The last command is optional if you want to run the Docker as a non-root user.
Restart your session for changes to take effect.
Refer to the Build Celadon From Source section in the Getting Started Guide to set up the Celadon source tree and the build environment. There are two build targets associated with the CiC builds:
The lunch target which is Android CDD compliant.
The lunch target for development purposes (available on the CiC branch of the Celadon Android-P release). This lunch target is deprecated.
Run the following commands to select cic-userdebug as the lunch target and start the build. The CiC package is generated at
$ source build/envsetup.sh $ lunch cic-userdebug $ make cic -j $(nproc)
Download and extract the CiC package tar file on the target device.
The CiC image supports secure mode and non-secure mode. In secure mode, Trusty is enabled and SELinux policy is set to enforcing mode, thus you can’t modify the /system partition, update the docker container is not possible. In addition, since Trusty should implement a secure storage service based on the RPMB partition in eMMC, the following step includes instructions on how to set up a teedata partition to simulate the RPMB secure storage.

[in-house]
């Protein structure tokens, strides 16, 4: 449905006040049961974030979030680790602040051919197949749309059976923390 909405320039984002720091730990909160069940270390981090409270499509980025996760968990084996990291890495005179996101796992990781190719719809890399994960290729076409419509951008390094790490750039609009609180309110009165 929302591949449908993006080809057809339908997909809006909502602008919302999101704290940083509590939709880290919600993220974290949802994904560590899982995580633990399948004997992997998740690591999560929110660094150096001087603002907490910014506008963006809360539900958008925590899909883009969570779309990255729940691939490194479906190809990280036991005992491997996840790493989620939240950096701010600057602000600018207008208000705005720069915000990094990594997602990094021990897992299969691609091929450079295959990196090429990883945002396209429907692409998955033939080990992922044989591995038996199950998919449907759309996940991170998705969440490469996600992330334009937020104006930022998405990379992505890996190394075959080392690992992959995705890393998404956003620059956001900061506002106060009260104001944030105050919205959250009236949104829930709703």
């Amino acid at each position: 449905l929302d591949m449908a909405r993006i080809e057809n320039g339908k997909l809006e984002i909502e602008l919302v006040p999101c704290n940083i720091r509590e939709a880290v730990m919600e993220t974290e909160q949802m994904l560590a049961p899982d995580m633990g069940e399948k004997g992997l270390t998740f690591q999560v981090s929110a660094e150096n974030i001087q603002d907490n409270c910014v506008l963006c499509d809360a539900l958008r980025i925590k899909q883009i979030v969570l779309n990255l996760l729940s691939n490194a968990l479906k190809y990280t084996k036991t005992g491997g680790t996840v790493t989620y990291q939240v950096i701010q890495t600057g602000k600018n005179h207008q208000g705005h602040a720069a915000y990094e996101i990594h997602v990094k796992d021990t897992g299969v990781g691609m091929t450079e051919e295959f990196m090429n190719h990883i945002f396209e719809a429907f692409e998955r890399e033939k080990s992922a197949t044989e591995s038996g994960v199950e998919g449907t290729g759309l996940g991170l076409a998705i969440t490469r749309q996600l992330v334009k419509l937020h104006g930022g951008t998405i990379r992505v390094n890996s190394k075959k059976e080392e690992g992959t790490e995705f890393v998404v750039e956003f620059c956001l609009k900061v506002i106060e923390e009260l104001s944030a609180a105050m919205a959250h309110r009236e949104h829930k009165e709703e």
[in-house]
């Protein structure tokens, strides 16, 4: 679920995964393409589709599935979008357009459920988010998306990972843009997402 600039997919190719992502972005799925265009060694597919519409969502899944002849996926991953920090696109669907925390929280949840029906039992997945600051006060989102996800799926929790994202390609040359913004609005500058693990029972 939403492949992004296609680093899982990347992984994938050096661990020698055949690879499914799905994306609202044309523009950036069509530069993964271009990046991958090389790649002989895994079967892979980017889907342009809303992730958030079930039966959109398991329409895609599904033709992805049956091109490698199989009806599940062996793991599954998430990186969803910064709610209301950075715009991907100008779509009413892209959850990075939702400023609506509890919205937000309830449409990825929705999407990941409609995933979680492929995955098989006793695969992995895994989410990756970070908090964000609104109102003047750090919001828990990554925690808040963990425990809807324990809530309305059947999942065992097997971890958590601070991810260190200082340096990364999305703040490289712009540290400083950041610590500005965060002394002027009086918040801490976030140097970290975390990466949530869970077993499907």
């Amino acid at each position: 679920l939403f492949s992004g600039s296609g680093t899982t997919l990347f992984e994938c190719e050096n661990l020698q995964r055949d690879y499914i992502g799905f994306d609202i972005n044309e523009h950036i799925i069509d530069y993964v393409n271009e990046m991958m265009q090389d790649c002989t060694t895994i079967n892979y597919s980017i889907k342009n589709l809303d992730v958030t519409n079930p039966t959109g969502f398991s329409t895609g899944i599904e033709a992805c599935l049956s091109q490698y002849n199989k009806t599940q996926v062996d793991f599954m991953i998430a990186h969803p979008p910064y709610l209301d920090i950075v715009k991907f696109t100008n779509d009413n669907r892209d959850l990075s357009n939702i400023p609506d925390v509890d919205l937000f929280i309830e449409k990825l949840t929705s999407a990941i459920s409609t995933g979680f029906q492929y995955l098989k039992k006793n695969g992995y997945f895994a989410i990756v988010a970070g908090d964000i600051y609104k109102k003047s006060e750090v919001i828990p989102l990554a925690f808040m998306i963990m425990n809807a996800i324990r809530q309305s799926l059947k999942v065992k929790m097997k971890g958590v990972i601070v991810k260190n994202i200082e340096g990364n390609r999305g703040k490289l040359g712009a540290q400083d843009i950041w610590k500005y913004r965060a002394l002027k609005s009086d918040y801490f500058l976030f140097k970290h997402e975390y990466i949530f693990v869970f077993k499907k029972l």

In contrast, Trusty is disabled and SELinux policy is set to permissive mode in non-secure mode. The container can be updated, and you can modify the /system partition as well.
Skip this step if you are setting up the CiC image in non-secure mode.
A ‘teedata’ disk partition is required to run CiC in secure mode. Create a new disk partition of 32M bytes in size with the name ‘teedata’ if there are unallocated disk space on the target device. You may reference this article to shrink the root partition of an existing Ubuntu setup, if no disk space can be reserved as the teedata partition.
The following example boots the device from a Ubuntu live-CD, runs the gparted utility, right-clicks the root partition and selects Resize/Move item to reserve 32MB disk space at the bottom of the root disk:
To create a ‘teedata’ partition, right-click the unallocated partition, select New item, create a new partition named “’teedata”, set its label to “’teedata” as well, and leave the File system “unformatted”:
The first disk partition used to be the EFI System Partition, please rename it to “EFI” by right-clicking the partition, and select Name Partition item:
Finally, click Edit then Apply All Operations items for changes to take effect.